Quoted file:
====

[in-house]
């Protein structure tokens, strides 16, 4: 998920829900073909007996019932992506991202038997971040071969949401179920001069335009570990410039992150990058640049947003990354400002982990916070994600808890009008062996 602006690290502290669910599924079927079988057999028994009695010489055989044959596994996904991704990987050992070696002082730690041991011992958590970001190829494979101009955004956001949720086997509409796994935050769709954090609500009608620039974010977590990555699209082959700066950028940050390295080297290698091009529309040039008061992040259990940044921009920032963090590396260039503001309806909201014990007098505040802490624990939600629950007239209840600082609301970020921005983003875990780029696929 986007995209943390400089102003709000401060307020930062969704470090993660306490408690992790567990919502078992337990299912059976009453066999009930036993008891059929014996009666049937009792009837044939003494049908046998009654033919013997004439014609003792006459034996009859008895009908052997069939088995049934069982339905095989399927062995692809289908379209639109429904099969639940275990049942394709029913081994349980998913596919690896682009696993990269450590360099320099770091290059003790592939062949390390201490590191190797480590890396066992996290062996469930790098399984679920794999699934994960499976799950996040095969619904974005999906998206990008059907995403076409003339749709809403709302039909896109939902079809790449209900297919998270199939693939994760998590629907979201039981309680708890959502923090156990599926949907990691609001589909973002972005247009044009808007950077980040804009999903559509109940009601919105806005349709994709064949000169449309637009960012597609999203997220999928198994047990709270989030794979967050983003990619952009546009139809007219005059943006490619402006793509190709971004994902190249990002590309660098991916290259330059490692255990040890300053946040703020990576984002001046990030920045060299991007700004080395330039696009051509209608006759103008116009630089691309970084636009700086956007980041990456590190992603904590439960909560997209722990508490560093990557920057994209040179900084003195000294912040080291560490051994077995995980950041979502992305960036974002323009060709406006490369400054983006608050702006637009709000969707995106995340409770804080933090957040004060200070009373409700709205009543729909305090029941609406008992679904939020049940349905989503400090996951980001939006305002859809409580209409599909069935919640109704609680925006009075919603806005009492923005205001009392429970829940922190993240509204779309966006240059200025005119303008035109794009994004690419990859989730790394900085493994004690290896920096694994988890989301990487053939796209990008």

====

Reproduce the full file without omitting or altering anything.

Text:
[in-house]
């Protein structure tokens, strides 16, 4: 998920829900073909007996019932992506991202038997971040071969949401179920001069335009570990410039992150990058640049947003990354400002982990916070994600808890009008062996 602006690290502290669910599924079927079988057999028994009695010489055989044959596994996904991704990987050992070696002082730690041991011992958590970001190829494979101009955004956001949720086997509409796994935050769709954090609500009608620039974010977590990555699209082959700066950028940050390295080297290698091009529309040039008061992040259990940044921009920032963090590396260039503001309806909201014990007098505040802490624990939600629950007239209840600082609301970020921005983003875990780029696929 986007995209943390400089102003709000401060307020930062969704470090993660306490408690992790567990919502078992337990299912059976009453066999009930036993008891059929014996009666049937009792009837044939003494049908046998009654033919013997004439014609003792006459034996009859008895009908052997069939088995049934069982339905095989399927062995692809289908379209639109429904099969639940275990049942394709029913081994349980998913596919690896682009696993990269450590360099320099770091290059003790592939062949390390201490590191190797480590890396066992996290062996469930790098399984679920794999699934994960499976799950996040095969619904974005999906998206990008059907995403076409003339749709809403709302039909896109939902079809790449209900297919998270199939693939994760998590629907979201039981309680708890959502923090156990599926949907990691609001589909973002972005247009044009808007950077980040804009999903559509109940009601919105806005349709994709064949000169449309637009960012597609999203997220999928198994047990709270989030794979967050983003990619952009546009139809007219005059943006490619402006793509190709971004994902190249990002590309660098991916290259330059490692255990040890300053946040703020990576984002001046990030920045060299991007700004080395330039696009051509209608006759103008116009630089691309970084636009700086956007980041990456590190992603904590439960909560997209722990508490560093990557920057994209040179900084003195000294912040080291560490051994077995995980950041979502992305960036974002323009060709406006490369400054983006608050702006637009709000969707995106995340409770804080933090957040004060200070009373409700709205009543729909305090029941609406008992679904939020049940349905989503400090996951980001939006305002859809409580209409599909069935919640109704609680925006009075919603806005009492923005205001009392429970829940922190993240509204779309966006240059200025005119303008035109794009994004690419990859989730790394900085493994004690290896920096694994988890989301990487053939796209990008």